It’s helpful to think about invasiveness in terms of whether a device crosses physical or functional boundaries. A device that punctures the skin crosses at least one physical boundary, and possibly more on its journey toward the target. A device inserted into a space such as the oropharynx is crossing a functional boundary – the mouth. The mouth doesn’t normally play host to physical devices so anything placed there, even on a temporary basis, is crossing a functional boundary. When we reach the oropharynx, another functional barrier is crossed. Objects placed in the oropharynx normally elicit a gag reflex – a protective mechanism. Continuing on the invasive spectrum, tubes placed in the trachea cross the larynx which can be considered both a physical (vocal cords) barrier and a functional (avoidance of aspiration) barrier. In this scheme, nasal cannulae enter the nostrils but don’t cross any physical or functional barriers, whereas HFNOT cannulae pass through the nasopharynx and are therefore, by definition, more invasive than nasal cannulae.
Common Properties of Needles, Tubes and Catheters
Now that we have a working definition of invasive, let’s consider the types of invasive devices that could be used in a typical intraoperative care episode. At this stage, we’re constraining the list to needles, tubes and catheters. Typical examples might include:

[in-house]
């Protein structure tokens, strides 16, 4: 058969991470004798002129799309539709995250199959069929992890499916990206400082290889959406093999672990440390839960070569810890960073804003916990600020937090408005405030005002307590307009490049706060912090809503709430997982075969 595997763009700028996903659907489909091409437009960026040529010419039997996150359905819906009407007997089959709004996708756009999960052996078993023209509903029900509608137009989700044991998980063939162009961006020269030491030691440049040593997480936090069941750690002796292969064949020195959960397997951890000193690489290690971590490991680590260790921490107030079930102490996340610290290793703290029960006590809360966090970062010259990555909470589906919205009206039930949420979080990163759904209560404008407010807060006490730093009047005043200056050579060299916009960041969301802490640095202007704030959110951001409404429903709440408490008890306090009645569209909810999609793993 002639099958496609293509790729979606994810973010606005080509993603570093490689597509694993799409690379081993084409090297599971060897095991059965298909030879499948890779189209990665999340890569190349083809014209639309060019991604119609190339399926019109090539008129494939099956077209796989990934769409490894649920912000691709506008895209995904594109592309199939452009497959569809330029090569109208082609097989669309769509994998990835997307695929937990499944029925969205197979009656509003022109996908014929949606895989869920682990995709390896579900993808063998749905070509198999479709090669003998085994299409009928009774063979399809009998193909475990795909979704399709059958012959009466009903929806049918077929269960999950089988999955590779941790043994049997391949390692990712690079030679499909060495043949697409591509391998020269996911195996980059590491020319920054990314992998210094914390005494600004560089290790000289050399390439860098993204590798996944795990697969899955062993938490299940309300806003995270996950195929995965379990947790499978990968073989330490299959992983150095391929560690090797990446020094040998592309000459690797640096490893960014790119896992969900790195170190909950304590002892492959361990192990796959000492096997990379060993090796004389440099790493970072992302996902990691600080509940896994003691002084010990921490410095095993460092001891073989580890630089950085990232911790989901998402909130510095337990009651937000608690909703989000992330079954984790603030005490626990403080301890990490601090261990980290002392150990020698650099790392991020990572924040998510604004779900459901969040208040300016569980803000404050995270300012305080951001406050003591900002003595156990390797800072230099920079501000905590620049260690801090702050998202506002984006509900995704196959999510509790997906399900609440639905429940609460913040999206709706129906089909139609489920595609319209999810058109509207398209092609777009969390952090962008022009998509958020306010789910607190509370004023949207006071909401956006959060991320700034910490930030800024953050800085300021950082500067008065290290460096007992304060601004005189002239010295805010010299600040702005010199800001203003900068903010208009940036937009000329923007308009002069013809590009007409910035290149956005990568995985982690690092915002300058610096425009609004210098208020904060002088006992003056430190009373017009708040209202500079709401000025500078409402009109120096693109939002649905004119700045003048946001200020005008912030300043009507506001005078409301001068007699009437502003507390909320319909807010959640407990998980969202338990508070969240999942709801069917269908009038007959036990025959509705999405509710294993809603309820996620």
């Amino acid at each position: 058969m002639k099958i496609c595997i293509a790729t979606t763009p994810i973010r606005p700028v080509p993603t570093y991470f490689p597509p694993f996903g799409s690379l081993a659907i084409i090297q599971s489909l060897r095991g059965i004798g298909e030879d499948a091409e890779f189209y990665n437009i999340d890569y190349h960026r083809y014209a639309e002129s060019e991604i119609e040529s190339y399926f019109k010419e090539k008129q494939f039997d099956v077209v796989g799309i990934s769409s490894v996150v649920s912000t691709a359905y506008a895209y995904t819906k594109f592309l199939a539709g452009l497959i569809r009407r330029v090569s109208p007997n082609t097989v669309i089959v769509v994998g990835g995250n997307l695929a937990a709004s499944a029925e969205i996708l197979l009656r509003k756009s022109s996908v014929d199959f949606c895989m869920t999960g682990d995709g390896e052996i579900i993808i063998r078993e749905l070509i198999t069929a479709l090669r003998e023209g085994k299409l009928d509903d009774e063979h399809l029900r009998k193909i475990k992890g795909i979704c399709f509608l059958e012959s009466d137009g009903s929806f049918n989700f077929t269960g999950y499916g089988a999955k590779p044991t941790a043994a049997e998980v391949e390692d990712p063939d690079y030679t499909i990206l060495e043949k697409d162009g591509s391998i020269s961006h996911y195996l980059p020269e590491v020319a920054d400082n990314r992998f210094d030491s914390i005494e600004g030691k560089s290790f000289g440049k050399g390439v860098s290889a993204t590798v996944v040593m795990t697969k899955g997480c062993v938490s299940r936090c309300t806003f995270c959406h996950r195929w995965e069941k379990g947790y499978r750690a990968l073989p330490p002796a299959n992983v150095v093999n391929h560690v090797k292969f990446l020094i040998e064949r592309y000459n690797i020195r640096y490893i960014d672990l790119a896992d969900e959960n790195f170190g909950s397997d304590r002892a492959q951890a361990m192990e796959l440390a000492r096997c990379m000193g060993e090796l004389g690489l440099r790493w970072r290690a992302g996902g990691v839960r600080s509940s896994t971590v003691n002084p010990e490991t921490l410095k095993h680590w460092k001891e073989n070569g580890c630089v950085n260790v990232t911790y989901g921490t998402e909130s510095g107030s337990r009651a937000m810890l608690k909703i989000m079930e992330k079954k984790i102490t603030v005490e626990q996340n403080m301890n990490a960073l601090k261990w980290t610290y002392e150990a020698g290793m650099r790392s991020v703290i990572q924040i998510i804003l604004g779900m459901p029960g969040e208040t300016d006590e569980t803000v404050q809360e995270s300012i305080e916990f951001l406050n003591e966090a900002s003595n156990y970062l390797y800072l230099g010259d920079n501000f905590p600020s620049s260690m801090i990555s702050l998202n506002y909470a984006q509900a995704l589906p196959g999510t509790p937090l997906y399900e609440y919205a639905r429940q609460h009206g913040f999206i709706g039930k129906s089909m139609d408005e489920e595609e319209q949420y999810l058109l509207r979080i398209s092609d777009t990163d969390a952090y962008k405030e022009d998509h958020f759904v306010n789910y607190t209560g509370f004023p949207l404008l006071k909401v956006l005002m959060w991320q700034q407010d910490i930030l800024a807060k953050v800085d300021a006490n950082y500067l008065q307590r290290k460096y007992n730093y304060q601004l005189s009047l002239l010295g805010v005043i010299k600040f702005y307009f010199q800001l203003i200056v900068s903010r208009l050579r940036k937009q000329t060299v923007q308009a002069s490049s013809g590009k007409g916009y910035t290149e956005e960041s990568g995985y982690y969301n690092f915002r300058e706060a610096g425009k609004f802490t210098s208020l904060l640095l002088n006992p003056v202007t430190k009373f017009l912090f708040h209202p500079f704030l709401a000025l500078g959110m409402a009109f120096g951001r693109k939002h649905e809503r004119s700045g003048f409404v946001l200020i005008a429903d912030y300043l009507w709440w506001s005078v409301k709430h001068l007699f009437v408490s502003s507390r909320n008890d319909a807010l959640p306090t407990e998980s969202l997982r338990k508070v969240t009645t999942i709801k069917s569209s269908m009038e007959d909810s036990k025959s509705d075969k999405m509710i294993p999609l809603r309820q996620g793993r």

- vascular cannulae (composite needle/cannula) and catheters
- regional and neuraxial block needles and catheters
- invasive airway devices
- urinary catheters
Before looking at their properties, we should clarify some terms.
A cannula, according to wikipedia, is a tube that can be inserted into the body, often for the delivery or removal of fluid or for the gathering of samples.
In other words, it’s a type of tube. We don’t need to worry too much about needles or trocars inside cannulae at this stage, but we need to consider the distinguishing features of the three devices – needle, tube, catheter.
Rigid or Flexible
In our devices mind map (see below), we have a property type that is enumerated as [needle, tube, catheter]. If we had to elaborate further, we might say something about rigidity, or its converse, flexibility. There is a spectrum from rigid to flexible that begins with large-bore needles, progressing to fine-bore needles, PVC and rubber tubes and ending with soft, flexible catheters. Rigidity is determined by material, gauge and in the case of rubber and PVC, to an extent, temperature. Rigidity can be modified, either by heating or cooling, if it has an impact on the ease with which the device serves its purpose. An example would be the refrigeration of nasogastric tubes to increase rigidity and facilitate passage into the oesophagus.
It can be argued that needles and catheters are just a type of tube made of different materials. Taking this analogy further, some devices are formed from two or more tubes bonded together.